The Tripp Davis master plan concentrated on the back nine beginning in 2013, where changes abound.
No. 10 is a short, 247-yard par 4. This past winter, one of the main trees in the landing zone was lost.
“We did a quick redesign that we think has really improved the hole. The fairway was overly narrow and oddly shaped due to the lost tree, so we expanded the fairway considerably which allows for more people to find the fairway and challenge the proper angle into certain hole locations,” Stover said. “It is a great risk-reward hole, with a tiny angled green surrounded by bunkers.
Big changes were made on No. 11, a 317-yard par 4. Fairway bunkers were moved and positioned to add strategic challenge and visual intimidation. A run-up to the green’s right side was created, giving high handicappers and conservative players options of attack.
“With the wider fairways it’s easier to avoid the hazards, but the new bunkers are deep and are worth avoiding,” Stover remarked.
No. 12, a 401-yard, par-5, was totally redesigned. A new green took advantage of some previously underutilized land to give the hole a bit more shape and a bit of elevation change. The fairway was widened to include a 60-yard wide landing zone, but it quickly narrows to challenge aggressive players looking for a shorter approach into the well-guarded green. Avoiding the menacing pot bunker fronting the middle right of the green is certainly advised.
The par-4, 332-yard No. 13 is the hardest rated hole on the back nine. New back tees have been added, but otherwise, this hole has been virtually untouched. Water guards the approach into this small severely pitched green, and players would do well to stay below the hole here.
The par-3, 113-yard No. 14 is considered by many as Rumson’s signature hole. Based on the Macdonald/Raynor “Short” template, this “island green” is surrounded by water at the front and right and bunkering left and long. The 10,000 square-foot “thumbprint” style green is the largest and among the most difficult on the course.
New back tees were added to No. 15, a par-5, 409-yard uphill hole with bunkering down both sides putting a premium on accuracy. This “Double Plateau” style green is among the most undulating on the course, and players that find the correct level on their approach will be rewarded while those who don’t will be challenged to save par.
No. 16 is a short par-4 at 273 yards and could be set up to play shorter during the championship. For the longer hitters, the green may be drivable. Many players view this as a good birdie opportunity late in the round.
Uphill and normally playing into the wind, the Redan style par-3, 147-yard No. 17, has derailed many good rounds.
“A birdie feels as if it’s worth two strokes. This is one of toughest four holes to par on the course,” Stover said.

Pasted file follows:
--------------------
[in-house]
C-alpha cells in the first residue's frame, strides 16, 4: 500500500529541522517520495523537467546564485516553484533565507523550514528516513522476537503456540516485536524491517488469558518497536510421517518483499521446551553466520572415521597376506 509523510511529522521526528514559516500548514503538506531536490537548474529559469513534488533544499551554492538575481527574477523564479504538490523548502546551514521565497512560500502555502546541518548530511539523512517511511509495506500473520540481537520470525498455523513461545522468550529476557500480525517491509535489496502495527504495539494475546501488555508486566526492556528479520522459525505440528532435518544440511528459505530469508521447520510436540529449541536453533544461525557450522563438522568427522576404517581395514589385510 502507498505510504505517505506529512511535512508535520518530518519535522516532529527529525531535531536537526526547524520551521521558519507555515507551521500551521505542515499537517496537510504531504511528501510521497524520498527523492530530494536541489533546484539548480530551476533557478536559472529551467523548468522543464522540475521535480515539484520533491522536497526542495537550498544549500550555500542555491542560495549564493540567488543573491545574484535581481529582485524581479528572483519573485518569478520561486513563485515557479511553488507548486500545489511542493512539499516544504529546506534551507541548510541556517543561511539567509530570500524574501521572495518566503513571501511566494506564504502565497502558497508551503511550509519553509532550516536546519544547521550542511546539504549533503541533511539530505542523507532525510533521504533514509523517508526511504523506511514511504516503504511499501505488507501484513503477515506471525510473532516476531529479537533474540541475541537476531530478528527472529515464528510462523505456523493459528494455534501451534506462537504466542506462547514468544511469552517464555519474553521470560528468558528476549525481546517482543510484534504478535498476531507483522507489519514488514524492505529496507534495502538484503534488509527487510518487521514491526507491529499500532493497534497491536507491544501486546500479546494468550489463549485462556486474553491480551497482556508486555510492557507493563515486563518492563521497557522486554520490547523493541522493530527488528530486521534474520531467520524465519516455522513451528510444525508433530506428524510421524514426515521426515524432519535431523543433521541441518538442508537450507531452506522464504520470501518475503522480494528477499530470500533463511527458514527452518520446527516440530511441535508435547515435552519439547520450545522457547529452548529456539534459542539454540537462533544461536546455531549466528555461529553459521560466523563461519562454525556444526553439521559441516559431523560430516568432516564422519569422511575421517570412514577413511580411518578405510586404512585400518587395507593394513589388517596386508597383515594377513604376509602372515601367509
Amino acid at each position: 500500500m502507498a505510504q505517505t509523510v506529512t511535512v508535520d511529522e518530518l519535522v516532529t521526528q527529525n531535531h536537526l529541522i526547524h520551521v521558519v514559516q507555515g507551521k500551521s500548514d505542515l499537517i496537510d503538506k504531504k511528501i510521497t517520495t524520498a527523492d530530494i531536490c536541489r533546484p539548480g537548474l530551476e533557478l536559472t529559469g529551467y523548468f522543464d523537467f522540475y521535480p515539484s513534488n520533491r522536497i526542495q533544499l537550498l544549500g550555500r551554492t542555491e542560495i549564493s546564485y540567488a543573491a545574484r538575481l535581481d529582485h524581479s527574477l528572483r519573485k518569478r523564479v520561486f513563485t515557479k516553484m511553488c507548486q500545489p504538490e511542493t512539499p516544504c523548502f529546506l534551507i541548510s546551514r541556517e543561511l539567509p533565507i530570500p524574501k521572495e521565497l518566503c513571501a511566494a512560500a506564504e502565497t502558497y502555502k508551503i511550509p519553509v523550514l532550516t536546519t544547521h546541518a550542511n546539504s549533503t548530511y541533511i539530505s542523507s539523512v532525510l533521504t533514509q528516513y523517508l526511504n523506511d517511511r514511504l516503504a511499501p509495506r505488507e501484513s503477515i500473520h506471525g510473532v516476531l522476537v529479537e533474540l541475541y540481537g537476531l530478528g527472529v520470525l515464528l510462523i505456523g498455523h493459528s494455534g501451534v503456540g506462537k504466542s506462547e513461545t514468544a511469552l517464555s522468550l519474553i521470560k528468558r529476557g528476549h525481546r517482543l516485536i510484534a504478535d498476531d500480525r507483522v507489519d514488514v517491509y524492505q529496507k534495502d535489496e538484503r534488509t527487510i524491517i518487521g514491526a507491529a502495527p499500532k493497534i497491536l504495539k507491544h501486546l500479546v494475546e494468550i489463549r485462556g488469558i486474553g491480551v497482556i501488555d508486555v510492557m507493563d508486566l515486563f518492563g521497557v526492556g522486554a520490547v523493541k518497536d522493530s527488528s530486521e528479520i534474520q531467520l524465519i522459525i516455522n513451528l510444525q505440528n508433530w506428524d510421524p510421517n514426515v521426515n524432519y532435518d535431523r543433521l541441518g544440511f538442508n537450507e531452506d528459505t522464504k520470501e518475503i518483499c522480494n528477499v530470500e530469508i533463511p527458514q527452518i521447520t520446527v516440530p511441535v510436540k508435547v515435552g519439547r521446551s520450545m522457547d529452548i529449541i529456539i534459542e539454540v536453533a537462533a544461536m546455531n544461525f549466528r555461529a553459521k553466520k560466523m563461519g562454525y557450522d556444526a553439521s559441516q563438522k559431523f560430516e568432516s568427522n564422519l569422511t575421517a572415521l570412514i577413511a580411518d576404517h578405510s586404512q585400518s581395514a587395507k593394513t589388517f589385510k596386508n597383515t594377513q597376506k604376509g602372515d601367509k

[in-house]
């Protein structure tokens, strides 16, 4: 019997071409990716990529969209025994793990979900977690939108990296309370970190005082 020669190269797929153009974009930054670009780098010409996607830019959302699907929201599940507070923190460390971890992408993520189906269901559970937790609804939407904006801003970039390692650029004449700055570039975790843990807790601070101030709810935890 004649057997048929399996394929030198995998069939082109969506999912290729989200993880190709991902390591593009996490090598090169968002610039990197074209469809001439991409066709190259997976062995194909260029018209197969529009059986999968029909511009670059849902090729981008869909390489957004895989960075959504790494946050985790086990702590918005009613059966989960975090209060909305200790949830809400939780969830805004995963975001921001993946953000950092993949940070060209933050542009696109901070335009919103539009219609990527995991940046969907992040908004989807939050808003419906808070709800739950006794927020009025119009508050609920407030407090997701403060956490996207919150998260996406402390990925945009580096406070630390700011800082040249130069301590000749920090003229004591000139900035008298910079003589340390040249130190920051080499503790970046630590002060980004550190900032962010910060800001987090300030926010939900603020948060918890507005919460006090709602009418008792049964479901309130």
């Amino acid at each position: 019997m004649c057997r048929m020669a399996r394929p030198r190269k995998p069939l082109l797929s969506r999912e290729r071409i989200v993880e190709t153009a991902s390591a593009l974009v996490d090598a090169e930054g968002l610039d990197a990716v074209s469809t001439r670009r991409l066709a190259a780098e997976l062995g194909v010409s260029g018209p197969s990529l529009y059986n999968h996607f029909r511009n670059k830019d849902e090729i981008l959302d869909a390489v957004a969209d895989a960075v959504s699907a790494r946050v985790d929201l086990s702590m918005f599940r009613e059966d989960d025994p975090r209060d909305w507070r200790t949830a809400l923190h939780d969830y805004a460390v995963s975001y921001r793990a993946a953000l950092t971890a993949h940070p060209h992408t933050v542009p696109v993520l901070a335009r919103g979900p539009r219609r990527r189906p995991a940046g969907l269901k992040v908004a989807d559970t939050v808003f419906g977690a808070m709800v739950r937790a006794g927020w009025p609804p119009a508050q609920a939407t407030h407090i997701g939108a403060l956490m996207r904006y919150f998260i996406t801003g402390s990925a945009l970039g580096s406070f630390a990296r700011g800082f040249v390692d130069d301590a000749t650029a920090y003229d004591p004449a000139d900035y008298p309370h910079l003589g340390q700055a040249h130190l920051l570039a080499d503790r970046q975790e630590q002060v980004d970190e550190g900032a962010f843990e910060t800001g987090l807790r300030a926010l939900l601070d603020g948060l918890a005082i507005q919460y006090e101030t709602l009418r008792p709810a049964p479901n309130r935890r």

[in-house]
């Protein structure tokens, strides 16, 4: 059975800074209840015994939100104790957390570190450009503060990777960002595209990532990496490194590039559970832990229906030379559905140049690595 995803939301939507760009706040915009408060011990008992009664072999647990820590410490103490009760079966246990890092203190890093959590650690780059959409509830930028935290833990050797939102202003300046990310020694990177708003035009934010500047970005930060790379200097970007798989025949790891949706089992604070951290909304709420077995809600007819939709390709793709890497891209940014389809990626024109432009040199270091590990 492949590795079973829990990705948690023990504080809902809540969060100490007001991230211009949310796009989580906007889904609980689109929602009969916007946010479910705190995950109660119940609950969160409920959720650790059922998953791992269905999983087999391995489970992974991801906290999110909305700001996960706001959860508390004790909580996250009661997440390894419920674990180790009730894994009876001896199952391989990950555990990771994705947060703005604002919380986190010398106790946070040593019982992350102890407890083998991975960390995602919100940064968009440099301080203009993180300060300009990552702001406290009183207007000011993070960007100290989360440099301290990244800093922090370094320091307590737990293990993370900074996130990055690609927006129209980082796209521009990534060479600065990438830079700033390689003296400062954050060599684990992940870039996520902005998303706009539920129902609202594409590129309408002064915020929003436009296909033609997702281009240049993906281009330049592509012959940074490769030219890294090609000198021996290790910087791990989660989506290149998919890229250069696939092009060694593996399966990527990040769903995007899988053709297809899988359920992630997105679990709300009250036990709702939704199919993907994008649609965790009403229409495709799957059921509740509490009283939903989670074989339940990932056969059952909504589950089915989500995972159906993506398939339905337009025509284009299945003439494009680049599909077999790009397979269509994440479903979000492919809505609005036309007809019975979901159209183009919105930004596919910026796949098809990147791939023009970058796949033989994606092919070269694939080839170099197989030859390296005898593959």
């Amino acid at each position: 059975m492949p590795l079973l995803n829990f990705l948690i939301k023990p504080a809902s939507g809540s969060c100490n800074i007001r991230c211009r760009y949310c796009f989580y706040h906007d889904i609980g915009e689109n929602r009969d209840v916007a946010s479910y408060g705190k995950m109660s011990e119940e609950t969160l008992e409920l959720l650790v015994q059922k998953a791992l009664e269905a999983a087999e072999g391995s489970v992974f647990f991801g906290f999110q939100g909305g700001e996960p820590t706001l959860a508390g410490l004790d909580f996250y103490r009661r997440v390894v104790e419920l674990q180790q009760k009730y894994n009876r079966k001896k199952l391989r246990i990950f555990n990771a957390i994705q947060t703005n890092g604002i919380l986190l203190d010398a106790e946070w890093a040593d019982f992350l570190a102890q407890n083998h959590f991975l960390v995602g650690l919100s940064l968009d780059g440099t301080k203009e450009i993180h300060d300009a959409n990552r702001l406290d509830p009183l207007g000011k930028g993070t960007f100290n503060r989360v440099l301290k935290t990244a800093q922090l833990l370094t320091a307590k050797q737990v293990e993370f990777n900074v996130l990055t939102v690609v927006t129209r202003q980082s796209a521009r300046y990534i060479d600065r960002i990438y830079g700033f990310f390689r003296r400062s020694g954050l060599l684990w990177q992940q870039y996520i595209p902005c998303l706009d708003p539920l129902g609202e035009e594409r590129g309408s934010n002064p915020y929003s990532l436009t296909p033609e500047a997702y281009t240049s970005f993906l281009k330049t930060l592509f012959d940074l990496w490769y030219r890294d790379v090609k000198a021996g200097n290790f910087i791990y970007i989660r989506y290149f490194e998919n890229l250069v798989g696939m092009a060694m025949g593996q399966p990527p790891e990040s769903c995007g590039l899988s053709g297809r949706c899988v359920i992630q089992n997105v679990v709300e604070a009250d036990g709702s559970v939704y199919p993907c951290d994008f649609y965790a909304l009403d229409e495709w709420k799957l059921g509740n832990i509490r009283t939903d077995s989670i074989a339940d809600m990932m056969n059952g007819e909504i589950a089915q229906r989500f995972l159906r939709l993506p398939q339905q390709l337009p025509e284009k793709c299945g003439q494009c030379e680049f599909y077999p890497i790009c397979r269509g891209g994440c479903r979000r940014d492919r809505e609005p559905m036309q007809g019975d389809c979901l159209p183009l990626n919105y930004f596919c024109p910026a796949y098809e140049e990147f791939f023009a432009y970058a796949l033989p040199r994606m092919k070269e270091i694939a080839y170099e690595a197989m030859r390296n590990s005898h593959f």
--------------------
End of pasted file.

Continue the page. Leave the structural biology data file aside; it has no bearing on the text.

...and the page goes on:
The 308-yard, par 4 No. 18, has been renovated and is a strong finish to the round. A restored and oversized iconic bunker dominates right side of the fairway. It sits in direct line to the green from the tee. Left fairway bunkers have been added to guard the optimal angle into a very contoured and peninsula-shaped green surrounded by deep bunkering.
The 18th is a good example of the renovation work that has been done around the course. While many landing areas have been restored to their original widths, choosing the proper angles into the greens and certain hole locations will be paramount and will reward thoughtful strategic play.
“The front side of the course is different in that it hasn’t been renovated. But there are a lot of difficult holes and forced carries, with some good variety and some really great greens,” Stover noted. “No. 1 is a great example of the classic Punch Bowl template. No. 4 is wonderful green with severe slopes and multiple plateaus. No. 6 is a Maiden-style green with plateaus on the left and right a channel down the middle. It’s just a great green featuring some even better water views. Water comes into play on holes 3, 4, 6, 7, and 8 where there are a lot of forced crossings that players will have to negotiate to be successful.”
According to the superintendent, weather and the setup could be determining factors in the outcome.
“The course will play relatively firm, but the greens will be receptive. We want to make it a fun test; with firmness and offer a little greens speed for the golfers to deal with. The rough will be kept our normal length of 2 inches.” Stover added.
“We’re proud to showcase Rumson Country Club. We’ve come a long way since I’ve been here. The course is something we like to show off when we get the opportunity.”